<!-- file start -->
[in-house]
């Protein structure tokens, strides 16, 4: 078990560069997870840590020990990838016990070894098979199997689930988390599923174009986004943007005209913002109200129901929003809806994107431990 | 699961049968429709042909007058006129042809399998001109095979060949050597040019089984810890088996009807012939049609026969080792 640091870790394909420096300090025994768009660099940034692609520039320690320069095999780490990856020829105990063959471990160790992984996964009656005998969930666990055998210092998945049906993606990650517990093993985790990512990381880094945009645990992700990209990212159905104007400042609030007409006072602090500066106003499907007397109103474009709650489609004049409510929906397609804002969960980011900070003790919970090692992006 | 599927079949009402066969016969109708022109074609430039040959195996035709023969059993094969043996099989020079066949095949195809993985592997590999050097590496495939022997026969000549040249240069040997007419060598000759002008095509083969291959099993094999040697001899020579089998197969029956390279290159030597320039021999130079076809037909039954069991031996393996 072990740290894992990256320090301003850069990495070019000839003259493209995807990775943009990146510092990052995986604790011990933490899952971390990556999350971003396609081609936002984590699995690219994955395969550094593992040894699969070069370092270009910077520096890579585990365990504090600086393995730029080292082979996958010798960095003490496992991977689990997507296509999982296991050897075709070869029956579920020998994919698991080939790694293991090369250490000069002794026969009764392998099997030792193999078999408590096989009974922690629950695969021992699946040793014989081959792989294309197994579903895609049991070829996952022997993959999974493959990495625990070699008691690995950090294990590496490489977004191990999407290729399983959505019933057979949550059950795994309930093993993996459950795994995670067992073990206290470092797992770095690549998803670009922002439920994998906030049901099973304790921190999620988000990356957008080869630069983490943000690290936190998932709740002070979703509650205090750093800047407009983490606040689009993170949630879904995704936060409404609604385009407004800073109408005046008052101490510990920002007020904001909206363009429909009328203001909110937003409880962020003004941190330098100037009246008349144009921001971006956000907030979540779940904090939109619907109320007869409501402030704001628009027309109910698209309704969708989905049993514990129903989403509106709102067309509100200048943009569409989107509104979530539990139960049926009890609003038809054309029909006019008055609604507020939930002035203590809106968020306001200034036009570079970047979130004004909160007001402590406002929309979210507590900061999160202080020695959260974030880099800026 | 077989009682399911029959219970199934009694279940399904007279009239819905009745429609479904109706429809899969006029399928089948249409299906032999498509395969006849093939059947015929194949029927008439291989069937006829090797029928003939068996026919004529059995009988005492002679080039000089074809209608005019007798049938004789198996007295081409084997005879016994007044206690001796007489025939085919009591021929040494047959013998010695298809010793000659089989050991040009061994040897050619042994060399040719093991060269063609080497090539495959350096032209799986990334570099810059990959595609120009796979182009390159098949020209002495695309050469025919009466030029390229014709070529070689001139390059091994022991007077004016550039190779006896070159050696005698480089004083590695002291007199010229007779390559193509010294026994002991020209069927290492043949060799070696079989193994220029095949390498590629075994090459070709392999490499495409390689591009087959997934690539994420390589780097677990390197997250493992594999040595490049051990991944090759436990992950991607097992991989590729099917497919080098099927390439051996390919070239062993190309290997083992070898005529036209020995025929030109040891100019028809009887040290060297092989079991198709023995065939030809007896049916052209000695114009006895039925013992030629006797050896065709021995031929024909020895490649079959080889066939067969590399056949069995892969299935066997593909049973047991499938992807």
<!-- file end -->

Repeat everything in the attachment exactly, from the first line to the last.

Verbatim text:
[in-house]
């Protein structure tokens, strides 16, 4: 078990560069997870840590020990990838016990070894098979199997689930988390599923174009986004943007005209913002109200129901929003809806994107431990 | 699961049968429709042909007058006129042809399998001109095979060949050597040019089984810890088996009807012939049609026969080792 640091870790394909420096300090025994768009660099940034692609520039320690320069095999780490990856020829105990063959471990160790992984996964009656005998969930666990055998210092998945049906993606990650517990093993985790990512990381880094945009645990992700990209990212159905104007400042609030007409006072602090500066106003499907007397109103474009709650489609004049409510929906397609804002969960980011900070003790919970090692992006 | 599927079949009402066969016969109708022109074609430039040959195996035709023969059993094969043996099989020079066949095949195809993985592997590999050097590496495939022997026969000549040249240069040997007419060598000759002008095509083969291959099993094999040697001899020579089998197969029956390279290159030597320039021999130079076809037909039954069991031996393996 072990740290894992990256320090301003850069990495070019000839003259493209995807990775943009990146510092990052995986604790011990933490899952971390990556999350971003396609081609936002984590699995690219994955395969550094593992040894699969070069370092270009910077520096890579585990365990504090600086393995730029080292082979996958010798960095003490496992991977689990997507296509999982296991050897075709070869029956579920020998994919698991080939790694293991090369250490000069002794026969009764392998099997030792193999078999408590096989009974922690629950695969021992699946040793014989081959792989294309197994579903895609049991070829996952022997993959999974493959990495625990070699008691690995950090294990590496490489977004191990999407290729399983959505019933057979949550059950795994309930093993993996459950795994995670067992073990206290470092797992770095690549998803670009922002439920994998906030049901099973304790921190999620988000990356957008080869630069983490943000690290936190998932709740002070979703509650205090750093800047407009983490606040689009993170949630879904995704936060409404609604385009407004800073109408005046008052101490510990920002007020904001909206363009429909009328203001909110937003409880962020003004941190330098100037009246008349144009921001971006956000907030979540779940904090939109619907109320007869409501402030704001628009027309109910698209309704969708989905049993514990129903989403509106709102067309509100200048943009569409989107509104979530539990139960049926009890609003038809054309029909006019008055609604507020939930002035203590809106968020306001200034036009570079970047979130004004909160007001402590406002929309979210507590900061999160202080020695959260974030880099800026 | 077989009682399911029959219970199934009694279940399904007279009239819905009745429609479904109706429809899969006029399928089948249409299906032999498509395969006849093939059947015929194949029927008439291989069937006829090797029928003939068996026919004529059995009988005492002679080039000089074809209608005019007798049938004789198996007295081409084997005879016994007044206690001796007489025939085919009591021929040494047959013998010695298809010793000659089989050991040009061994040897050619042994060399040719093991060269063609080497090539495959350096032209799986990334570099810059990959595609120009796979182009390159098949020209002495695309050469025919009466030029390229014709070529070689001139390059091994022991007077004016550039190779006896070159050696005698480089004083590695002291007199010229007779390559193509010294026994002991020209069927290492043949060799070696079989193994220029095949390498590629075994090459070709392999490499495409390689591009087959997934690539994420390589780097677990390197997250493992594999040595490049051990991944090759436990992950991607097992991989590729099917497919080098099927390439051996390919070239062993190309290997083992070898005529036209020995025929030109040891100019028809009887040290060297092989079991198709023995065939030809007896049916052209000695114009006895039925013992030629006797050896065709021995031929024909020895490649079959080889066939067969590399056949069995892969299935066997593909049973047991499938992807």